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    Quote Originally Posted by Lam Nguyen View Post
    I am starting this thread in response to the comments posted by Victor (ikoi) in a previous thread about raising jumbo koi in shallow ponds. Can koi grow to jumbo size in shallow ponds? IMO, the answer to this question is yes, but it comes with a huge price/sacrifice. Here is the link to the thread that was posted by Victor again:

    http://www.koi.com.my/cgi-bin/koiforum/gforum.cgi?post=111393;sb=post_latest_reply;so=ASC ;forum_view=forum_view_collapsed;;page=unread#unre ad

    Yotti’s pond is ~18 tons or ~5,000 gallons in total volume. The main pond is 12 tons and his filtration is 6 tons, which is 50% of his main pond’s total volume. His pond is only 3’ deep. Yotti utilizes the conventional up and downflow filtration w/ Jmats and a bakki shower. His pond is circulated 4-5 times/hour. This creates huge currents for his koi to exercise. He also uses 16 air pumps and a pure oxygen generator to oxygenate his pond. On top of that he also uses a chiller to keep his pond temp comfortably at 23 degrees Celsius. He also has an automatic feeder and has a flow-through water exchange. He had up to 64 koi in his pond at one time, although he is now down to 20 koi, of which most are over 70bu in length.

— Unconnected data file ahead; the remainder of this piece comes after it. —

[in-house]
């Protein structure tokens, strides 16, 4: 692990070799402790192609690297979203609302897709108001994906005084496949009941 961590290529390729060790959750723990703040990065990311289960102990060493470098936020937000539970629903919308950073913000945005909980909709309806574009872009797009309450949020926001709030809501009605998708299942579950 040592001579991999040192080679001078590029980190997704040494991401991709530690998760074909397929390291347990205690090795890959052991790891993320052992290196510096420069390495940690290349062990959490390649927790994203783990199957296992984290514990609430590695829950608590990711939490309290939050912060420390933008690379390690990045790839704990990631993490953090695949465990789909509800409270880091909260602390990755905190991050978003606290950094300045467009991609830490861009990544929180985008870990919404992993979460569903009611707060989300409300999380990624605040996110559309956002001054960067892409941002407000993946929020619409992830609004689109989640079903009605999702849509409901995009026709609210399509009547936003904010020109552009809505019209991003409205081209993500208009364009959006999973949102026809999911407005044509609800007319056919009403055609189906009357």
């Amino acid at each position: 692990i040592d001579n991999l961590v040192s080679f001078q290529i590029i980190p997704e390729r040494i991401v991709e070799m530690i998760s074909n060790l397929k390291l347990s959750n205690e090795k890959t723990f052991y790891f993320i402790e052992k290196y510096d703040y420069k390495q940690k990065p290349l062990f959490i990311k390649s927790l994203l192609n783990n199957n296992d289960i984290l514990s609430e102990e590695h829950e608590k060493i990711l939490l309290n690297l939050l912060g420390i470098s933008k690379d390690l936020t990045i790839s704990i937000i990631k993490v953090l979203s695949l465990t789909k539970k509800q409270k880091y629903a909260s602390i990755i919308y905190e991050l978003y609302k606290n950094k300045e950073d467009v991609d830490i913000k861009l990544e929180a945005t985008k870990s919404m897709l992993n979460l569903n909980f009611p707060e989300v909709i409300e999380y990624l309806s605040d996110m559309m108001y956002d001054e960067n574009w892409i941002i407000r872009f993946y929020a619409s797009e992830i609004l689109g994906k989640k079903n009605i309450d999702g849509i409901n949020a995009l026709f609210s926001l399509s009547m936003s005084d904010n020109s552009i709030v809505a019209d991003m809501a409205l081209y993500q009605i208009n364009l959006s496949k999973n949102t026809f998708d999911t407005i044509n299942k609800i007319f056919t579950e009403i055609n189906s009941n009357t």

Yotti is not the only hobbyist in SE Asia who has had great success with raising jumbo koi in shallow ponds. I hope he doesn’t mind me mentioning his name, but David Soon, who goes by David & Kelvin in the Japanese show circuit, also uses ponds that are only 3’ deep to grow his koi to jumbo size. In fact, here is the link to his new 2’9” pond build thread. From looking at the caliber of koi that are stocked in this pond, it’s obvious that he knows what he is doing!

    http://www.koi.com.my/cgi-bin/koiforum/gforum.cgi?post=112176;sb=post_latest_reply;so=ASC ;forum_view=forum_view_collapsed;guest=

    While shallow ponds may be effective in warmer climate regions, it does not work well in colder climates where ponds freeze over during the winter time. Also, shallow ponds have more surface area to provide greater air-to-water oxygen exchange.

    I hope that others who have had success with growing jumbo koi in shallow ponds would chime in and share their experiences.

    Lam,

    Thank you for starting this separate thread. Hope we all can learn more about it. I heard that Hydro Cavitation box, which coverts normal pond water in water that's filled with oxygen only. No Nitrogen, no carbon dioxide , but purely oxygen. Clean and pure oxygen cleanse the internal of the fish as well. No need to eat any supplements to improve the skins or shiroji. Just wonder that anyone here uses it? Do you know whether it's available in the US?

    Cheers,
    Victor

  4. #14
    Oyagoi Eugeneg's Avatar